Other episodes in this series look at dialect poetry in Cumbria and Yorkshire.

A Made in Manchester production for BBC Radio 4

Actor and writer Catherine Harvey explores Manx dialect and language speakers.

Series exploring dialect poetry in different parts of England.

Series exploring dialect poetry in different parts of England.

0203 LASTYorkshire2019061620190622 (R4)Academic Dr Katie Edwards examines the roots and prevalence of dialect poetry in Yorkshire.

Ever since Katie found herself mocked in academic circles for her broad South Yorkshire accent, she's made it her mission to celebrate her linguistic heritage. She travels round what was historically England's largest county discovering a huge range of dialect and dialect poetry. She meets with members of the Yorkshire Dialect Society, hears how dialect has evolved in different parts of Yorkshire, finds out what's been lost down the years and discovers a fresh passion for using Yorkshire dialect among several young poets in the region.

From Ilkley Moor Bah Tat (Yorkshire's unofficial national anthem) via the industry and land that spawned much of the dialect, to poets using it as part of various types of social activism, Katie gets a real sense of a county in which dialect is still very much an important part of identity.

A Made in Manchester production for BBC Radio 4

Academic Katie Edwards examines the roots and prevalence of dialect poetry in Yorkshire.

Series exploring dialect poetry in different parts of England.

Series exploring dialect poetry in different parts of England.

0301A Festival Of Dialect2020081620200822 (R4)In this first programme of the series, actor and writer Catherine Harvey heads to Blackpool for the annual Dialect Festival, which took place before lockdown.

The festival is a celebration of dialect speaking and writing - with participants from as far afield as Cornwall and Northumberland, Kent and Cumbria, gathering for a weekend of poetry, storytelling and song.

Catherine catches up with festival founder Sid Calderbank at a hotel on the seafront to discuss this unique meeting of dialect enthusiasts, and enjoys dialect performances from all over England. She talks to Rod Dimbleby, Chair of the Yorkshire Dialect Society, about Joseph Wright and the first Dialect Dictionary, and to writer and historian Paul Salveson about the future of dialect in our modern world, before the Festival draws to a close at nearby Little Marton windmill - now a museum to local dialect writer Allen Clarke (aka Teddy Ashton) whose work once inspired Tolstoy.

Other episodes in this series look at dialect poetry in East Lincolnshire, The Black Country and The Forest of Dean.

A Made in Manchester production for BBC Radio 4

Actor and writer Catherine Harvey travels to Blackpool for the annual Dialect Festival.

Series exploring dialect poetry in different parts of England.

0302East Lincolnshire2020082320200829 (R4)Alan Mumby, Chairman of Far Welter’d, the East Lincolnshire Dialect Society, explores dialect poetry written and spoken in his native county.

The Society’s name has Danish roots, referring to a sheep that’s fallen on its back and is struggling to recover - and Alan asks whether Lincolnshire dialect, so rarely featured in today’s media, is in similar distress.

Travelling to the tiny hamlet of Somersby, he visits the birthplace of the county’s most famous poet, Alfred Lord Tennyson, whose little-known dialect poetry reveals his cherished memories of the villagers who he grew up with.

Many members of Far Welter’d are themselves poets – like Wolds farmer Andy Robinson (aka Billy Woldsworth) and George Danby, who farms on the Fens. Alan talks to them about their writing and how dialect varies throughout the area. While enthusiastic ‘yeller-belly’ Rod Stones discusses the influence of his Danish ancestors on the dialect he speaks today, and Maureen Sutton, Lincolnshire’s Poet Laureate, explores the changing perceptions of dialect in our modern world.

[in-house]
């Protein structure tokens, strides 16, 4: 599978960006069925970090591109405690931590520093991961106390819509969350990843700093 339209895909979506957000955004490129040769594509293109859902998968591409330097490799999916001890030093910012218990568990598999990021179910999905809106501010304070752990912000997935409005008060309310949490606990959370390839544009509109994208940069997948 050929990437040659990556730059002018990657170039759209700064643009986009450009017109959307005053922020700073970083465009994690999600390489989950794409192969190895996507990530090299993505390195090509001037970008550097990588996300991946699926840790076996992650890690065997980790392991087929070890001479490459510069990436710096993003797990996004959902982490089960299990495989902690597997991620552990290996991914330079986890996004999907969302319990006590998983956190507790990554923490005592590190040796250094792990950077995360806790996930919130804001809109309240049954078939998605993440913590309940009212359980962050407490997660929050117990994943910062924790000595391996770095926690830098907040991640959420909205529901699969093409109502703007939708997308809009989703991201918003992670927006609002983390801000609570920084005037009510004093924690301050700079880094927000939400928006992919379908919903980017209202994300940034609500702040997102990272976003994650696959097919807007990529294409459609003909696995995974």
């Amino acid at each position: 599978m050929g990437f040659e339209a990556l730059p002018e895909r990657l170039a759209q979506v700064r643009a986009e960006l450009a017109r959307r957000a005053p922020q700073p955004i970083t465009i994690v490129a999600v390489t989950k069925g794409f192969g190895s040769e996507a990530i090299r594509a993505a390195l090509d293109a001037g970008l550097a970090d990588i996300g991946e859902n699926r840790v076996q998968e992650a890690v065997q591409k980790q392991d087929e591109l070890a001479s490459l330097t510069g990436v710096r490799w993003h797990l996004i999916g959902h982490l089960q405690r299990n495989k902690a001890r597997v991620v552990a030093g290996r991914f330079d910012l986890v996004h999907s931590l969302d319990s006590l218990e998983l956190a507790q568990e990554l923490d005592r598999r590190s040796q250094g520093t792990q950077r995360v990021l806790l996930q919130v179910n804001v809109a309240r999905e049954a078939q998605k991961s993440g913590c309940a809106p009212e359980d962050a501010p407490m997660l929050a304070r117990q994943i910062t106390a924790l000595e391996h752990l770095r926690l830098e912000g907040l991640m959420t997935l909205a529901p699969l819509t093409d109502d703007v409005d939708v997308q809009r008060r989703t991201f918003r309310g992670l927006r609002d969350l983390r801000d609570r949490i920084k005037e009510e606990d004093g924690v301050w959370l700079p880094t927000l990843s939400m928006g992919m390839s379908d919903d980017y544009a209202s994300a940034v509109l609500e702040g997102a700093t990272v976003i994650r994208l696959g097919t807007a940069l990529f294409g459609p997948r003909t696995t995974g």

A Made in Manchester production for BBC Radio 4

Alan Mumby explores dialect poetry in East Lincolnshire.

Series exploring dialect poetry in different parts of England.

0303The Forest Of Dean2020083020200905 (R4)The Forest of Dean in Gloucestershire has a long literary legacy, from early dialect writing by William Wickenden to Dennis Potter and Winifred Foley. Academic Jason Griffiths talks to colleagues at the University of Gloucestershire about Reading the Forest, their project exploring the area’s literary landscape.

Historian Roger Deeks discusses soldier poet FW Harvey and his influence on later Forest writers, while research fellow Michelle Straw offers fascinating insight into the gendered nature of dialect.

Jason also catches up with local publisher Doug McLean to remember dialect poet and performer Harry Beddington, and meets contemporary poets Keith Morgan and Maggie Clutterbuck, and singer-songwriter Dick Brice. Meanwhile, in search of present-day dialect speakers, he visits the Forest’s freeminers, and discovers how local schools are teaching the next generation of Foresters to value their dialect.

A Made in Manchester production for BBC Radio 4

Jason Griffiths uncovers a rich seam of dialect poetry in his native Forest of Dean.

Series exploring dialect poetry in different parts of England.

0304 LASTThe Black Country2020090620200912 (R4)Writer and performance poet Emma Purshouse explores The Black Country and its poetry in an attempt to discover why the contemporary writers of the region are still using dialect in their work.

In a programme made during lockdown, Emma considers the impact of industry, heritage, landscape, and the changing nature of close-knit communities upon dialect writers, as she catches up with some of the key players of the current Black Country Poetry scene via Zoom meetings, telephone calls and socially distanced meetings in bell pits, parks, market places and gardens.

Armed only with a mask, a digital recorder, and a bottle of hand gel, Emma talks to, among others, the Keeper of the Geology for Dudley Borough, dialect expert Esther Asprey, and poets Brendan Hawthorne, Roy McFarlane, RM Francis and Liz Berry.

A Made in Manchester production for BBC Radio 4

Exploring dialect poetry in The Black Country with writer Emma Purshouse as our guide.

Series exploring dialect poetry in different parts of England.